A conflict on union wages derailed reinstatement of the 421-a tax rebate back in January, stifling new building in New York City. After much negotiation, developers and union leaders finally came to an agreement Thursday so that the revised 421-a can be approved during the next state legislative session.
However, it turns out that the unions and the developers don’t think they agreed to the same thing.
Thursday’s agreement specified that, in order for projects with affordable units to qualify for 421-a, they must pay union wages of $60 per hour in Manhattan south of 96th Street and $45 per hour on the expensive Brooklyn and Queens waterfront. (No union wages were set for the two boroughs’ interiors.)
As Crain’s reported Tuesday, Governor Cuomo’s office claims that developers’ reward for paying these high wages was an extension of the buildings’ tax exemption, from 25 to 35 years.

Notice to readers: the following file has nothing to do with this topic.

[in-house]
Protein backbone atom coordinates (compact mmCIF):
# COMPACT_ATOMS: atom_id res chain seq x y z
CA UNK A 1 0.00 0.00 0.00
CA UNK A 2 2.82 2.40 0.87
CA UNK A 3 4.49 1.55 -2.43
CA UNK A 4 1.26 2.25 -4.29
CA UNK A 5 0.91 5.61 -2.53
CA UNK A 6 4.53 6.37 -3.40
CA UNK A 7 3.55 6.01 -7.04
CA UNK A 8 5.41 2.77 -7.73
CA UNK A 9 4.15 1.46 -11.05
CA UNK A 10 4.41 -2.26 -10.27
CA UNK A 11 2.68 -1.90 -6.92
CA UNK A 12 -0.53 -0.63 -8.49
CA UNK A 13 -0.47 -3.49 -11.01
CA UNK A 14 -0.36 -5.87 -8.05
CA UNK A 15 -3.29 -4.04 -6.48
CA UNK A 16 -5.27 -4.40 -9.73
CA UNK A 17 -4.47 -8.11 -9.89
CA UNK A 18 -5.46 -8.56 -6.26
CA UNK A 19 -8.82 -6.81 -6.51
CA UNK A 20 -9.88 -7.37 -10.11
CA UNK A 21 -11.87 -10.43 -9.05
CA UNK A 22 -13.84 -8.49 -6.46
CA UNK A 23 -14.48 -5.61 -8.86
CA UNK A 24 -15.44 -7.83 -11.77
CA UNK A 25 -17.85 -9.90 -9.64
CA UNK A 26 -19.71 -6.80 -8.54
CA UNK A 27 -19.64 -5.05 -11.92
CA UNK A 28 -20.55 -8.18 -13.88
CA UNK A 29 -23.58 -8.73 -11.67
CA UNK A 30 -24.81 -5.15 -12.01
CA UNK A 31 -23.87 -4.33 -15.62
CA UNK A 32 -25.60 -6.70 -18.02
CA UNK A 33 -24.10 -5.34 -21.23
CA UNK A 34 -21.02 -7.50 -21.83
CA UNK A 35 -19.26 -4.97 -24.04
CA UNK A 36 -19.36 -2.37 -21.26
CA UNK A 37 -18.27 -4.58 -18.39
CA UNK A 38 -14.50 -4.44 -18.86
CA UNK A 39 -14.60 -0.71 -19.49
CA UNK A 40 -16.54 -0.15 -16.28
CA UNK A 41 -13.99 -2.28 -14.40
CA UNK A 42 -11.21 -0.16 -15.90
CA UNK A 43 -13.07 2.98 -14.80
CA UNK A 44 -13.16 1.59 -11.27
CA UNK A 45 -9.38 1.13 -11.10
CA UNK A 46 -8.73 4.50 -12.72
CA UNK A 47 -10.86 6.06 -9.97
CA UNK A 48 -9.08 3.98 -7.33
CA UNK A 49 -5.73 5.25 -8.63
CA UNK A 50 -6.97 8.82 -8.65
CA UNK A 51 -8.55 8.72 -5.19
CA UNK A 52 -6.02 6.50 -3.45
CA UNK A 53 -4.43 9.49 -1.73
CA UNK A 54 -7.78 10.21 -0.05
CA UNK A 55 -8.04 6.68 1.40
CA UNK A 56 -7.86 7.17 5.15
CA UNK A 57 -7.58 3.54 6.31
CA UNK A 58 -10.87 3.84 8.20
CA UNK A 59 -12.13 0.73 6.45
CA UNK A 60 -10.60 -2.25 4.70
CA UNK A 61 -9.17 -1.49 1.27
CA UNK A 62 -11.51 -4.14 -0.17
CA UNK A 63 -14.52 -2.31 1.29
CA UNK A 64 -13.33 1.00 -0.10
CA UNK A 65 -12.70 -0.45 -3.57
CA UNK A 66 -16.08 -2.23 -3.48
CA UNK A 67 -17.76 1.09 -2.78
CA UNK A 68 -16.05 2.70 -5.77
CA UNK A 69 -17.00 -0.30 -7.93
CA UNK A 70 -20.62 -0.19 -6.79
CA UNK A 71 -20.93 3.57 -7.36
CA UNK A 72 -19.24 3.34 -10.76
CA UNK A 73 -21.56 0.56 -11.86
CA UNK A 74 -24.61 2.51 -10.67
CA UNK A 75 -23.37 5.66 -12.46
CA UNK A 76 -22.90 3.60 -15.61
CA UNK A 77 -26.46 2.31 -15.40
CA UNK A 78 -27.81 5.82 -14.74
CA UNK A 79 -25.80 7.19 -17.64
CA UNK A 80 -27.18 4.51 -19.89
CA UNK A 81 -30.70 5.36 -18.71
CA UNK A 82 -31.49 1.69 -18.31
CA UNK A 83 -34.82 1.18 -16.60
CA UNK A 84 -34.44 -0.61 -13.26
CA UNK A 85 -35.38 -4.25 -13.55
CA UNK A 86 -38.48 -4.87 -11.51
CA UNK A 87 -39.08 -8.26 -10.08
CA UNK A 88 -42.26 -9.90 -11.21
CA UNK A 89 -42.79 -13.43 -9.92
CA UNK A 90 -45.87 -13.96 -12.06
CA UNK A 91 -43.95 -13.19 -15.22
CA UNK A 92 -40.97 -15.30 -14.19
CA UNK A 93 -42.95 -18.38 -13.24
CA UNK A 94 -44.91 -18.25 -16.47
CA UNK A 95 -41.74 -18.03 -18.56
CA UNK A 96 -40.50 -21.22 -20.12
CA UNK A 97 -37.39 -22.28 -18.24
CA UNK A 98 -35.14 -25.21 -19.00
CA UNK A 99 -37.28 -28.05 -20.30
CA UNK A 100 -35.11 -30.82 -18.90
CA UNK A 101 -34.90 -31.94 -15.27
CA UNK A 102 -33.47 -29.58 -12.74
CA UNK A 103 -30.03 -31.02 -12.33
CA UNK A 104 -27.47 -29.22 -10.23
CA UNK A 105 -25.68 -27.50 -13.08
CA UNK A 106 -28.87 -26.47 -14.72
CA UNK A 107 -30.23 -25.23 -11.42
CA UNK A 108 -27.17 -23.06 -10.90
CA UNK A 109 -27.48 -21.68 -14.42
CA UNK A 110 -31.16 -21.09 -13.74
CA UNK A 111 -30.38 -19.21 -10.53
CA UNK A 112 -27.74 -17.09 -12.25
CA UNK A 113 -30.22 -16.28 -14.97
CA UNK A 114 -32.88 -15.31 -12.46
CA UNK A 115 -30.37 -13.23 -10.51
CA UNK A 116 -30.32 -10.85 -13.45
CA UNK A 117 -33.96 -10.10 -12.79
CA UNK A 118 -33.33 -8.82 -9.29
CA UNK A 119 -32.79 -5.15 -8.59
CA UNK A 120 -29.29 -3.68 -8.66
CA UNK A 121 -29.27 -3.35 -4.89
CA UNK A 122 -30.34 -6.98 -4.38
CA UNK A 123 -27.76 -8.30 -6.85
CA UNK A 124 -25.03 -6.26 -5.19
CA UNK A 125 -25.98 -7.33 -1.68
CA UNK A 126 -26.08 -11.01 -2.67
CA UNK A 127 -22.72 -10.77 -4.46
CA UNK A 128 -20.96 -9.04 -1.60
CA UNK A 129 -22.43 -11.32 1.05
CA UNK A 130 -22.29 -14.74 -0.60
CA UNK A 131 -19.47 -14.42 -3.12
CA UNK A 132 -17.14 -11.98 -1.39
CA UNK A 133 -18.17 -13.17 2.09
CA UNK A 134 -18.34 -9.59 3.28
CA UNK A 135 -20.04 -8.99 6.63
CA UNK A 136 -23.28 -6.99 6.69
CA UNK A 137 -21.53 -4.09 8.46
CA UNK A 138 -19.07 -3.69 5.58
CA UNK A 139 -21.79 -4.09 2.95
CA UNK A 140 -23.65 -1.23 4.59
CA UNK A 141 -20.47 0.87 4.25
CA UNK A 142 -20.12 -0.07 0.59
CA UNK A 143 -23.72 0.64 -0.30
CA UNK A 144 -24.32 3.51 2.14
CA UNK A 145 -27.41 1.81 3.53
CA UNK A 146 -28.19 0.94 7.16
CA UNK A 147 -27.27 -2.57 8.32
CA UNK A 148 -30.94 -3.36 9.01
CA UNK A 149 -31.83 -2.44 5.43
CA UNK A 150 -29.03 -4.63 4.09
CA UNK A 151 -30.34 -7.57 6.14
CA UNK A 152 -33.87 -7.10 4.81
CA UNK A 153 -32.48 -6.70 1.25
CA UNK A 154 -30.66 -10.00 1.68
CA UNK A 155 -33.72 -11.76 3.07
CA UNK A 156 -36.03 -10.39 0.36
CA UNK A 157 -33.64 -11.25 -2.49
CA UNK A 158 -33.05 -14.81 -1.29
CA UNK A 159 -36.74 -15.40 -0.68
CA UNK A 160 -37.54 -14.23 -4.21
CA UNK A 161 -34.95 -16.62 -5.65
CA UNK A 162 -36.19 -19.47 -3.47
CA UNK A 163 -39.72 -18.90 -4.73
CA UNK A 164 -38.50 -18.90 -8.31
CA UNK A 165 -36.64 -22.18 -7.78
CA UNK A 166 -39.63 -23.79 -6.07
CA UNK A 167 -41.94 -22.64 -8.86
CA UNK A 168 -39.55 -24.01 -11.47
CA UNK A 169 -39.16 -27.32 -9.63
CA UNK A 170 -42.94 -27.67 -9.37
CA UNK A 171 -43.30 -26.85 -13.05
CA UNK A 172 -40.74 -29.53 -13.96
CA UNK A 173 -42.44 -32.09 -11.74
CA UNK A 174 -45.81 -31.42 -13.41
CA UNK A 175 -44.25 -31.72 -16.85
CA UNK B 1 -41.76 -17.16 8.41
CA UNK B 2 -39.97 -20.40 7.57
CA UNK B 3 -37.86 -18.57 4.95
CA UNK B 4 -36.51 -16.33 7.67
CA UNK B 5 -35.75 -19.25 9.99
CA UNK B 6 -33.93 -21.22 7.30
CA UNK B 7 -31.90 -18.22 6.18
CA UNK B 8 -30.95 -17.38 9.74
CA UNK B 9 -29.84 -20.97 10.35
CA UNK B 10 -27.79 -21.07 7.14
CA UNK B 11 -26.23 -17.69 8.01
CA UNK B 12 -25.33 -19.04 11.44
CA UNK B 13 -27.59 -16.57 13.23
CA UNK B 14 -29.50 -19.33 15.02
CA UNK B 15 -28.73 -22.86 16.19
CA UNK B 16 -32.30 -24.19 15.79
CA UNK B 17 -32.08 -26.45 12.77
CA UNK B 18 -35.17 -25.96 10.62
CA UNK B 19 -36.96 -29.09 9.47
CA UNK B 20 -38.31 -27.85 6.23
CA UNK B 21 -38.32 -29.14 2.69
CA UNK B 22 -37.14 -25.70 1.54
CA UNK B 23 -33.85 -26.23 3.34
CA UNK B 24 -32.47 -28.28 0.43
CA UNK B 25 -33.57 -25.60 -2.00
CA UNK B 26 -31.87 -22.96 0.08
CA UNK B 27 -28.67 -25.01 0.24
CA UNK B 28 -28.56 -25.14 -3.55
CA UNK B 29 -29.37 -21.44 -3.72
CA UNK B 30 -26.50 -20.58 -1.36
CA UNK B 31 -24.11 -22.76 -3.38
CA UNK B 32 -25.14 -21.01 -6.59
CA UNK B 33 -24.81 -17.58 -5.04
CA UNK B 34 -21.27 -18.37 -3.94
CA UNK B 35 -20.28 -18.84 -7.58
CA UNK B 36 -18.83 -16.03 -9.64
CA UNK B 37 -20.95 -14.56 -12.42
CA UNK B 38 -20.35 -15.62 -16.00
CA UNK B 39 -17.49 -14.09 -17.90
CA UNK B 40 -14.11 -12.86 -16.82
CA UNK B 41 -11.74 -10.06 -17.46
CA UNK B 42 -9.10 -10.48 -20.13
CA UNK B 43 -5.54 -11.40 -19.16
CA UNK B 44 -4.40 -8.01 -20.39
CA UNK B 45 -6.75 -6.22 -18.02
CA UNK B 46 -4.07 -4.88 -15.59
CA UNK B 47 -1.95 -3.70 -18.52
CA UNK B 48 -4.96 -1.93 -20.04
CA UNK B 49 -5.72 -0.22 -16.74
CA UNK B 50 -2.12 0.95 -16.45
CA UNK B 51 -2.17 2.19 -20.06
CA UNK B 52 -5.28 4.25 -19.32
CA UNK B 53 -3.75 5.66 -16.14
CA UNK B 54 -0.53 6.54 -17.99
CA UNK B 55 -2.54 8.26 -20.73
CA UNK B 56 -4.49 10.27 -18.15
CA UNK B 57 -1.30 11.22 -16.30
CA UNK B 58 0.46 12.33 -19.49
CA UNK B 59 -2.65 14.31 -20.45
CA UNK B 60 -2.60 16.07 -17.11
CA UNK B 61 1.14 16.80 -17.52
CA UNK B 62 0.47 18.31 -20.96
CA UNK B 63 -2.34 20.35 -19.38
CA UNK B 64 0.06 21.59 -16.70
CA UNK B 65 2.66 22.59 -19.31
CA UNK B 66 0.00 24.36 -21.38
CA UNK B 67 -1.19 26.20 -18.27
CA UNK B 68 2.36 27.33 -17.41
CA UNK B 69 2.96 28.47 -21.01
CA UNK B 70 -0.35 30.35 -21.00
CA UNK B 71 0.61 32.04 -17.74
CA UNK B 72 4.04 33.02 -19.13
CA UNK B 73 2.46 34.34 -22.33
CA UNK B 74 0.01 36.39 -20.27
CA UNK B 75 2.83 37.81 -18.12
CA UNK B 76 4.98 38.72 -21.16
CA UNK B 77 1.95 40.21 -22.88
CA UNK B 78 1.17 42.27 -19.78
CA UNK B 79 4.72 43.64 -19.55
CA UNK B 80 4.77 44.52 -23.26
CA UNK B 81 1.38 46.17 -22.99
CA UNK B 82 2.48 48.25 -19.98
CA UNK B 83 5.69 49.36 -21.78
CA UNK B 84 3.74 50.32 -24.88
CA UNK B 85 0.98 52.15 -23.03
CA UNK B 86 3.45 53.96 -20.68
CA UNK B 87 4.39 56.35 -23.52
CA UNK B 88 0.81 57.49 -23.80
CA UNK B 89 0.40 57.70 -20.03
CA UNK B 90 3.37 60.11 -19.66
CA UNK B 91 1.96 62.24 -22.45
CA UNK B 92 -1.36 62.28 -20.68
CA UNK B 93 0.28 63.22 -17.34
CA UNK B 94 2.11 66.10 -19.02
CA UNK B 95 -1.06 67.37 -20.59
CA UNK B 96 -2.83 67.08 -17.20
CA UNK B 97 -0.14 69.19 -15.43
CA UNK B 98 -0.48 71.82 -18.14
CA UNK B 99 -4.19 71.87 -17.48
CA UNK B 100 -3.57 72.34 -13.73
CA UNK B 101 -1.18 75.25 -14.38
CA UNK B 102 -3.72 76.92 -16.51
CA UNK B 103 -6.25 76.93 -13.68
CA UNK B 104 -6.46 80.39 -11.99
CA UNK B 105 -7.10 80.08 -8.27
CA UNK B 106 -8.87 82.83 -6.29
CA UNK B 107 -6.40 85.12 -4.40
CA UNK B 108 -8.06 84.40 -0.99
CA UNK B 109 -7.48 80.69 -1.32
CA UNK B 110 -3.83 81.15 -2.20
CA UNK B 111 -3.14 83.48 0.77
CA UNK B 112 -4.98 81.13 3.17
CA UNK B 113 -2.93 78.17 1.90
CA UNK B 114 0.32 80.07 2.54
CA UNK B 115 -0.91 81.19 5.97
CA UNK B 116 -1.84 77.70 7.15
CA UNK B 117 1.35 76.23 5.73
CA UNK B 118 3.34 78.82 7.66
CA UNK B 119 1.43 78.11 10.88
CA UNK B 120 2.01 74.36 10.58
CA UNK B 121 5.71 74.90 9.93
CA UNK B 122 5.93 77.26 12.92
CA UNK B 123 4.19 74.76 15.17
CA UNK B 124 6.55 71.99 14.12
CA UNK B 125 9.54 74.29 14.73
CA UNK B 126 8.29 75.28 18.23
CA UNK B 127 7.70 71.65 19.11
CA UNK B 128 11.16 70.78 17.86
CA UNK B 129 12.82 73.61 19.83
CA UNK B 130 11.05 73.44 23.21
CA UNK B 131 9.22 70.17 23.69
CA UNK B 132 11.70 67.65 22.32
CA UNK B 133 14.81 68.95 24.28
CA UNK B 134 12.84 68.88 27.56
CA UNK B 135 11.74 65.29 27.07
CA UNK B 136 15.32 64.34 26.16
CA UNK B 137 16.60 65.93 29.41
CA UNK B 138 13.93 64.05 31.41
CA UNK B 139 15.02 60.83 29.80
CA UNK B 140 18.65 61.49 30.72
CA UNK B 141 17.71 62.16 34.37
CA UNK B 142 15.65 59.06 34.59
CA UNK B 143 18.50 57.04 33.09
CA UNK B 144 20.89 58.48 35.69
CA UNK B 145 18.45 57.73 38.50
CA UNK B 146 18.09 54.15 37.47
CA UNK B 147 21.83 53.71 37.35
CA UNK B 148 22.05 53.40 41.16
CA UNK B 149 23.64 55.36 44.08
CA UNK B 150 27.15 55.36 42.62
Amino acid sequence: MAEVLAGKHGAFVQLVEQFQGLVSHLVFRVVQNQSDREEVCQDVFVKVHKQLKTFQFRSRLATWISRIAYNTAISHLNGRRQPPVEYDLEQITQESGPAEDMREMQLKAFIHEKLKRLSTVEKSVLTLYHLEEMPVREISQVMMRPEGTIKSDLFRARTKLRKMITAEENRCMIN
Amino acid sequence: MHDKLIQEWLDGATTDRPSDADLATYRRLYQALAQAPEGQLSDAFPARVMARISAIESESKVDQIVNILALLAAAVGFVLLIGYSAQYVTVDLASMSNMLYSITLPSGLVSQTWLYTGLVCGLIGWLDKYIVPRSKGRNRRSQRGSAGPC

However, the Real Estate Board of New York, which represents the developers, claims that the 35-year duration applies to every 421-a project citywide, not just those in Manhattan and waterfront Queens and Brooklyn that pay higher wages.
Applying the 35-year tax exemption citywide would have two major negative consequences from a city-planning point of view. First, it would de-incentivize building in the high-wage areas since builders wouldn’t be specially rewarded for doing so, just penalized in terms of higher staffing costs. Second, it would mean years of reduced tax revenue.